In fairness, several radio interviewers were genuinely eager to keep the conversation intelligent and non-dogmatic: NPR's Warren Olney and John Hockenberry, Prairie Public Radio's Doug Hamilton, and Tom Gresham of Gun Talk Radio all encouraged viewpoints alien to their own, and explored the reasoning behind them. Even their callers were polite.

Promoting a book is like running for office; by the end you're so tired of hearing yourself talk that you want to cut your own throat. In my second appearance with MSNBC's Hayes, he took up most of my segment with a long rant blaming "gun culture" for Sandy Hook. Pithed like a frog by those magical television lights, I wasn't quick enough to point out that when George Will years ago blamed "gay culture" for AIDS, we progressives jumped all over him. (Nothing like being interviewed on TV to rack up a lot of shoulda-saids.) I did, however, recall the lesson Alan Dershowitz had taught me, and when Hayes brought on Rep. Elijah Cummings, a dignified Democrat from Maryland who described, with endless sadness and in livid detail, the shooting death of his nephew, I simply talked over the bereaved uncle, ignoring the producer's voice in my earpiece telling me to, "Stop. Stop. Stop talking!" I had become what I'd been watching. It was the lowest moment of my brief career as a gun-debate pundit.

The high point was being summoned to the White House to brief Vice President Joe Biden on "how gun guys think." Biden and others in the administration were already agitating for an assault-rifle ban, but I've always appreciated Biden, gaffes and all. In person he was every bit as charming as on TV. Three of his aides and I sat in his modest West Wing office before a roaring fire, sipping bottled water. Biden luxuriated in a wing chair, spooling out long stories about hanging out with firehouse gun guys and hunting with his dad while growing up in Scranton. We wound up talking for twice my allotted 45 minutes, and I was able to evoke some of the people I'd come to know in the course of writing the book: Terri Proud, a statehouse candidate in Phoenix who felt personally insulted by gun control's implication that she couldn't be trusted to handle her firearms; Rick Ector of Detroit, who didn't want people from nice neighborhoods making self-defense decisions for people from neighborhoods like his; and Bernie Herpin, a city councilman in Colorado Springs, who wondered why the Democrats, ostensibly the party of the working man, were hostile to a tool and a sport – guns and shooting – that working men cherish. The vice president leaned forward as I talked, nodding at his folded hands, and slapped his thigh when I told him, "You're driving away a lot of natural Democrats." My wife thought she heard an echo of my rap in Biden's interview on NPR the next day, when he urged sensitivity, saying that a lot of gun owners take the push for gun control personally. The administration went ahead, however, and impaled itself on a doomed gun-control effort anyway.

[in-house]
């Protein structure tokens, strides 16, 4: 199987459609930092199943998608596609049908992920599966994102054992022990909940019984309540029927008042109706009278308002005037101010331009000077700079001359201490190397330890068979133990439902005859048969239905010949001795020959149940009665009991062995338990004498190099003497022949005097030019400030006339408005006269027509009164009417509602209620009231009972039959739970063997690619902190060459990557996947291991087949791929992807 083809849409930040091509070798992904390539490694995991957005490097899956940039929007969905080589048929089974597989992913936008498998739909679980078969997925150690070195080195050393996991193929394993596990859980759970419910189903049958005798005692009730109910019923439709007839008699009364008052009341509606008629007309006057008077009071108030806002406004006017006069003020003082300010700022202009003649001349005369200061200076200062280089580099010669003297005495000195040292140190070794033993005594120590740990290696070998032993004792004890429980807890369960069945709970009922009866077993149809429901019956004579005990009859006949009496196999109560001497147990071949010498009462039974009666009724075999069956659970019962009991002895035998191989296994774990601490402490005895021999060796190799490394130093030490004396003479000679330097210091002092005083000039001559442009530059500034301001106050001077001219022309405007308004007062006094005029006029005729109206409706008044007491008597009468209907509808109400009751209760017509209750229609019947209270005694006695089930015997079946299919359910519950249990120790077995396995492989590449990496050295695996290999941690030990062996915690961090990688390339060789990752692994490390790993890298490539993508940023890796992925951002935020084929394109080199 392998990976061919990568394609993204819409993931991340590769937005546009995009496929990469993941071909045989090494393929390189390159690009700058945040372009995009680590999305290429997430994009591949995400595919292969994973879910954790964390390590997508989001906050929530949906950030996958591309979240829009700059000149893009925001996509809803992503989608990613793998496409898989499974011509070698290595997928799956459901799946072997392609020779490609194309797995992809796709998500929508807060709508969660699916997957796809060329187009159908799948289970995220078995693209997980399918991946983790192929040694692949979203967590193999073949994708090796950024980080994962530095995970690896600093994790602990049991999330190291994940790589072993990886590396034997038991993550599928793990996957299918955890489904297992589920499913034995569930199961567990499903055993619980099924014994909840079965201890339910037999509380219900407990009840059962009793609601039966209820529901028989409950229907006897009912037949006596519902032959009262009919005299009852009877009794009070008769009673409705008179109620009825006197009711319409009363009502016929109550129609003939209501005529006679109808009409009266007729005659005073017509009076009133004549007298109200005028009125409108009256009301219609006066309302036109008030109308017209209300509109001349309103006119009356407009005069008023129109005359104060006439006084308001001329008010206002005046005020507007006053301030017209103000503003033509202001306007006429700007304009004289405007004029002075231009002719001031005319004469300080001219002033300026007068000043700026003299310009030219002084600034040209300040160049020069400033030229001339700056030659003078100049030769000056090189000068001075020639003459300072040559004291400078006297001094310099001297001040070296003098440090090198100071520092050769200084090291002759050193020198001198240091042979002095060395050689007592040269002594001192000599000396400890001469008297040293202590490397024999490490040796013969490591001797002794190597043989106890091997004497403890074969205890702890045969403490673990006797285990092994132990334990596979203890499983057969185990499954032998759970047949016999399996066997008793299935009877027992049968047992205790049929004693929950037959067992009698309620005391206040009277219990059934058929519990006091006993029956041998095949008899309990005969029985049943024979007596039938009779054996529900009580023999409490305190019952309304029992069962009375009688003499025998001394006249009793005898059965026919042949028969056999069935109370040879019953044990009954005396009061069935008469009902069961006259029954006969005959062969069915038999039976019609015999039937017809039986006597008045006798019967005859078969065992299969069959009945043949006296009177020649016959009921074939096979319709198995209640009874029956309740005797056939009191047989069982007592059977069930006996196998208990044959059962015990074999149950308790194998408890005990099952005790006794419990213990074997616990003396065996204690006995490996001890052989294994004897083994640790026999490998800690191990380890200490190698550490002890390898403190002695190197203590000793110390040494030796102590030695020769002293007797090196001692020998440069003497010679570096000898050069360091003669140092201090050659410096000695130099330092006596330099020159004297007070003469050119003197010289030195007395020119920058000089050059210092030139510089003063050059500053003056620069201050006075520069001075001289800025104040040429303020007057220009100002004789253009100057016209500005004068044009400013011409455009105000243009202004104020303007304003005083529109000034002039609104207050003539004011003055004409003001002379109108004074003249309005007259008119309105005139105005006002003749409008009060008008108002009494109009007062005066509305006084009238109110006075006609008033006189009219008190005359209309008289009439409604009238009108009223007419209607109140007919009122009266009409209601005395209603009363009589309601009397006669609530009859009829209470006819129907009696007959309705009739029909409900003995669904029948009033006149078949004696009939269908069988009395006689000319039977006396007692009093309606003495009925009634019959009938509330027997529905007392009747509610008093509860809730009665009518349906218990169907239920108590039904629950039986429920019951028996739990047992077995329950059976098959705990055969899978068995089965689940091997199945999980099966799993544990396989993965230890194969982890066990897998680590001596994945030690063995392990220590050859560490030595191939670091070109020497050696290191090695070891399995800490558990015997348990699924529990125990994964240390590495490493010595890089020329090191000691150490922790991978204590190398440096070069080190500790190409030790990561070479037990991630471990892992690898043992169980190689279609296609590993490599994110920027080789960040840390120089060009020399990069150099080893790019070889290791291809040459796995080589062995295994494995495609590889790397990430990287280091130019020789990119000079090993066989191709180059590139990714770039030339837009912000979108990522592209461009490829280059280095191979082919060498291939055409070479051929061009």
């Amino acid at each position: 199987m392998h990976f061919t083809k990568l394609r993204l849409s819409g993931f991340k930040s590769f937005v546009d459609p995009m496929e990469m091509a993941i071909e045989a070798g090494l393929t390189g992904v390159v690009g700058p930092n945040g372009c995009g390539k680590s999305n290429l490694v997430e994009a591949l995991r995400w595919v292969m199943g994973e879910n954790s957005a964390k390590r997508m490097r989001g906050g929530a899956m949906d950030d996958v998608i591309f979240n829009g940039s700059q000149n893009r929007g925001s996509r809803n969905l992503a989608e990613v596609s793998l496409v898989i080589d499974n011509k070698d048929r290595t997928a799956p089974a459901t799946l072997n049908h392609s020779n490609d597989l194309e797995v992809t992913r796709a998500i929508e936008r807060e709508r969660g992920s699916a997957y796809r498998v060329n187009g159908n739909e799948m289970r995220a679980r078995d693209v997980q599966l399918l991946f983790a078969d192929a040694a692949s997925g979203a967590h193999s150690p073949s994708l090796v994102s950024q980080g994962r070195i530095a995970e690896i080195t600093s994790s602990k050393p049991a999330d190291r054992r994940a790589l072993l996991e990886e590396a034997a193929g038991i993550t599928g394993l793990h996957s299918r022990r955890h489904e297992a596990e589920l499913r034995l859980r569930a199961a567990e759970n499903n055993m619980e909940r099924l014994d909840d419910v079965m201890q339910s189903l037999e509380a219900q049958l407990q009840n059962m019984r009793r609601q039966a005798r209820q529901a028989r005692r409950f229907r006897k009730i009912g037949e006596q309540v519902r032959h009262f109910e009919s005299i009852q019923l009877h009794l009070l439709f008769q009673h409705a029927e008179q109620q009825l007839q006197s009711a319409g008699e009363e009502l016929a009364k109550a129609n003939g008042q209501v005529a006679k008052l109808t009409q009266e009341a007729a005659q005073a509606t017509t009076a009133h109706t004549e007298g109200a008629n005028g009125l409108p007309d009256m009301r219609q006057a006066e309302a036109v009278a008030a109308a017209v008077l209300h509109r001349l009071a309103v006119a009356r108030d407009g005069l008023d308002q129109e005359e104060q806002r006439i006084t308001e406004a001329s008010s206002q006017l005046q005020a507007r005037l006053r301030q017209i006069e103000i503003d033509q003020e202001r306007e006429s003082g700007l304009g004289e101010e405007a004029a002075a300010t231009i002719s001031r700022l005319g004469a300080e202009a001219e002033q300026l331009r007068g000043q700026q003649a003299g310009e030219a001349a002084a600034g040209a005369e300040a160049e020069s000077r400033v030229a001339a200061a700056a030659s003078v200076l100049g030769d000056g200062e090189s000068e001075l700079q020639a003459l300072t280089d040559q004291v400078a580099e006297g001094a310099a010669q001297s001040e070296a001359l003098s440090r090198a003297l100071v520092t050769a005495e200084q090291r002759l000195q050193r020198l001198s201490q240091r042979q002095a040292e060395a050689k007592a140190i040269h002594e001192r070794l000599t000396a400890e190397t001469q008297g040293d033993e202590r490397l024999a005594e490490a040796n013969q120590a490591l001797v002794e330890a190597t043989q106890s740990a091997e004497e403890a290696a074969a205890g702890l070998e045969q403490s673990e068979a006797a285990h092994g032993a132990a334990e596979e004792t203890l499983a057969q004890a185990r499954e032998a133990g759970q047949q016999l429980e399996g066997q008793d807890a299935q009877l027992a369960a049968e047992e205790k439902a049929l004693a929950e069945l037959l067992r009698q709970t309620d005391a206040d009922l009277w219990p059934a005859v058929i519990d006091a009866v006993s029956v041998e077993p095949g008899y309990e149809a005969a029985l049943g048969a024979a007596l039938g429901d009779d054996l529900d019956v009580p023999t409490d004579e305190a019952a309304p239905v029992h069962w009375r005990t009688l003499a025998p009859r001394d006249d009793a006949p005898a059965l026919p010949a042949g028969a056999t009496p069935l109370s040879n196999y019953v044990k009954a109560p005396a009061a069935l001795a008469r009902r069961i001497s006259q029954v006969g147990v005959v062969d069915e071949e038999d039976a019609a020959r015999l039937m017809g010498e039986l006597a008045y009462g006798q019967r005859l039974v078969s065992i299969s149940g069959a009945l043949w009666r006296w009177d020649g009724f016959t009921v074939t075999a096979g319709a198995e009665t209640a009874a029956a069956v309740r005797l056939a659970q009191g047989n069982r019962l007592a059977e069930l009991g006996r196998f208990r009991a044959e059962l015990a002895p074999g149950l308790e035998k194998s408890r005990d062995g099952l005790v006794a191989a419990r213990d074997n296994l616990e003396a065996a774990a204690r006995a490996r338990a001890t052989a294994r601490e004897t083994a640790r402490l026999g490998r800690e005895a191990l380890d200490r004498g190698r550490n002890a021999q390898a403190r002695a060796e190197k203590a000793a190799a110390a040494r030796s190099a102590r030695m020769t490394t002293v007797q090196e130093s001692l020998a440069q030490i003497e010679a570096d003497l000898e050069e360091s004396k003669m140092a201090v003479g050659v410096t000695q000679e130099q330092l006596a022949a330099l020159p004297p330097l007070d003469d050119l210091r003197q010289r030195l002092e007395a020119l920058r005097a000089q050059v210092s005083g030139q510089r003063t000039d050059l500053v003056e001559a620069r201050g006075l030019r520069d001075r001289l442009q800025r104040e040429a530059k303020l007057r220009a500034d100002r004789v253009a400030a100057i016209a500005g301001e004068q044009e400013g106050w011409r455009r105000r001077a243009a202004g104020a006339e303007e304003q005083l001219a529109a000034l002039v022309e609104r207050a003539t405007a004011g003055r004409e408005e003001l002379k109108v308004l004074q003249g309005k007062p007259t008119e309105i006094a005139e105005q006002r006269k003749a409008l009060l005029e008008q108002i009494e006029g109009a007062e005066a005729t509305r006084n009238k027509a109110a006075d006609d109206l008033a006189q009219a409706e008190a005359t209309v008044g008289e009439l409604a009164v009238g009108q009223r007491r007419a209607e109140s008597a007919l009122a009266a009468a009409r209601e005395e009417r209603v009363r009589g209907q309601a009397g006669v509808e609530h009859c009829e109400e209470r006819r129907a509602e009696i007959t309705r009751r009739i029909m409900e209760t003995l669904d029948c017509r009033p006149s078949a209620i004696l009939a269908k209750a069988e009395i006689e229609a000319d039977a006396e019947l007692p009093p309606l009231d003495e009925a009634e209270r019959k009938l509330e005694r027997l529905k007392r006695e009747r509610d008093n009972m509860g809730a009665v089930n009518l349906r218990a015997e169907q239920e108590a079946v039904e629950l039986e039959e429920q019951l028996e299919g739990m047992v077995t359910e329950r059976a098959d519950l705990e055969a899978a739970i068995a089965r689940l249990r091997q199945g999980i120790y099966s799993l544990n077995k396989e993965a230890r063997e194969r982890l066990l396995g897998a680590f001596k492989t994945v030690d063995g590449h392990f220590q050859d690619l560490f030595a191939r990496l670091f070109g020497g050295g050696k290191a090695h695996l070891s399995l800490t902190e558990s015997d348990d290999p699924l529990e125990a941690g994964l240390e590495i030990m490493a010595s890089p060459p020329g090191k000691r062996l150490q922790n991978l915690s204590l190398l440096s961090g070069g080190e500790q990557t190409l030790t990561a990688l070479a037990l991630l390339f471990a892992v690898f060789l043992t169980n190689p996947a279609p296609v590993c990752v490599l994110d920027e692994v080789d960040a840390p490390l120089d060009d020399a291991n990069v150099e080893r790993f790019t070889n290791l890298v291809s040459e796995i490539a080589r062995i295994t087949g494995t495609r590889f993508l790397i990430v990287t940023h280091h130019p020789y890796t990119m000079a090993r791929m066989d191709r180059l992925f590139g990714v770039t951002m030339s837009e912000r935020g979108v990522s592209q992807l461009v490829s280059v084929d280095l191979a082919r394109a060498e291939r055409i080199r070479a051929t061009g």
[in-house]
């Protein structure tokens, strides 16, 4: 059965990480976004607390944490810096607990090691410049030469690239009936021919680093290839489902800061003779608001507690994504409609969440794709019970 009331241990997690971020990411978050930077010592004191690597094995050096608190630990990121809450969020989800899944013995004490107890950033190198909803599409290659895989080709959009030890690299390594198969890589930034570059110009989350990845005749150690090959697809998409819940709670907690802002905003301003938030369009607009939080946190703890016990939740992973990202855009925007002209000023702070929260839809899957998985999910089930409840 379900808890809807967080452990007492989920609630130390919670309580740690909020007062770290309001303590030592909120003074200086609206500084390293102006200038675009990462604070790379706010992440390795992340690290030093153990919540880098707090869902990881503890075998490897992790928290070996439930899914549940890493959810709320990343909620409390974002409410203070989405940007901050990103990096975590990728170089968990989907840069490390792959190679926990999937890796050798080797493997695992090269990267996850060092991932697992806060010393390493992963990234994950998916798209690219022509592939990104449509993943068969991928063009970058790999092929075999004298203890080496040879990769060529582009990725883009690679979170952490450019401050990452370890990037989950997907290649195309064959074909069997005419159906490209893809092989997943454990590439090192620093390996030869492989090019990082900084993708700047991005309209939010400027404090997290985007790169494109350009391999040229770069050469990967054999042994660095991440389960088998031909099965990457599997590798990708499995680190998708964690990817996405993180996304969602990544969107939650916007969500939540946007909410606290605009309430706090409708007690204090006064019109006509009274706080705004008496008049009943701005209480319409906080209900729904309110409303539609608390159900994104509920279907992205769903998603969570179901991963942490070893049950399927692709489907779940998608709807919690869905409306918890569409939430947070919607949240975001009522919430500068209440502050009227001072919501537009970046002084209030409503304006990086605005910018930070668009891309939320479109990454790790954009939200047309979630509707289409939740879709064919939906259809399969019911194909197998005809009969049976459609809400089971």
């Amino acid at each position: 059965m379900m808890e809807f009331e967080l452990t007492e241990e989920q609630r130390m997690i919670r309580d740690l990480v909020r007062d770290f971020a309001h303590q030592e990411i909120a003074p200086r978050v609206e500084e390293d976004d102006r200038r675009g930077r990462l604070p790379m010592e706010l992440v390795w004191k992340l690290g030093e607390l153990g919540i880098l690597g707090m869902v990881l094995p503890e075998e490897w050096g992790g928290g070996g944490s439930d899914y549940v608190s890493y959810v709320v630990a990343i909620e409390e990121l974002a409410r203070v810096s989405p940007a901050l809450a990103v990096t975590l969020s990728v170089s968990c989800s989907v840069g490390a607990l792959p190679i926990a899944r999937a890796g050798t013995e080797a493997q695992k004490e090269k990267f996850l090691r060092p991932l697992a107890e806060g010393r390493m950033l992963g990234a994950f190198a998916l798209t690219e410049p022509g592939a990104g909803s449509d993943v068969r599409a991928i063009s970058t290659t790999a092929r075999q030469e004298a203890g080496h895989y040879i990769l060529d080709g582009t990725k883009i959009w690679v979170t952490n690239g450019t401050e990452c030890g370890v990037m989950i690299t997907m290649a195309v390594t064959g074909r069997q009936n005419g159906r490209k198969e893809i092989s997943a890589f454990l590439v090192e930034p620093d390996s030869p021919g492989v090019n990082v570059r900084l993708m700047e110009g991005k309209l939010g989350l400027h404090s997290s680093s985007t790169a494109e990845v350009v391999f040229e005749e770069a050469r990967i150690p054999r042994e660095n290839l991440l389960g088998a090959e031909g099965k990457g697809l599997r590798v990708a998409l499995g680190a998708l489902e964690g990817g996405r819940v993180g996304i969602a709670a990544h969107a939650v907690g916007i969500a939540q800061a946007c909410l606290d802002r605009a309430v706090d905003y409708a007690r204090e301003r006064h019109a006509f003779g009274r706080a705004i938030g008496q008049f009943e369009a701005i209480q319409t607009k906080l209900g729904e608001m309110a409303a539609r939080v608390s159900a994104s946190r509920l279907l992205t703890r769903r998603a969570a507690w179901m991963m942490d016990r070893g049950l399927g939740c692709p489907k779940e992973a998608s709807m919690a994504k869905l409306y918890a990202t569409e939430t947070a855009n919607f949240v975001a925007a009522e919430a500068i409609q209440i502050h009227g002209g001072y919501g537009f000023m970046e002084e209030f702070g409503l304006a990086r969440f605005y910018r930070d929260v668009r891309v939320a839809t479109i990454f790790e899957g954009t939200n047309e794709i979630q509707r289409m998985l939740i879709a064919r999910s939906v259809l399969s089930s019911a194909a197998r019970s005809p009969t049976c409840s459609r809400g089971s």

Roughly 80 million Americans own guns, but the statistic is deceptive. If many gun owners seem overwrought by the prospect of something as mild as expanded background checks, perhaps it's because they sense what the firearms-industry statistics show: Gun culture is dying. More and more guns are being sold, but they're being sold to the same shrinking group of middle-aged rural white men. Statistics collected by the National Shooting Sports Foundation reveal that 20-somethings have almost no interest in firearms, even out West. Young people want to be urban and digital, and guns are neither; those who hunt tend to prefer a bow and arrows, which takes more skill and looks better on the Outdoor Channel. For reasons like that, the Shooting Sports Foundation warned its members in 2008 that the condition of shooting sports was "precarious." Gun control is in many ways the least of the threats facing gun culture.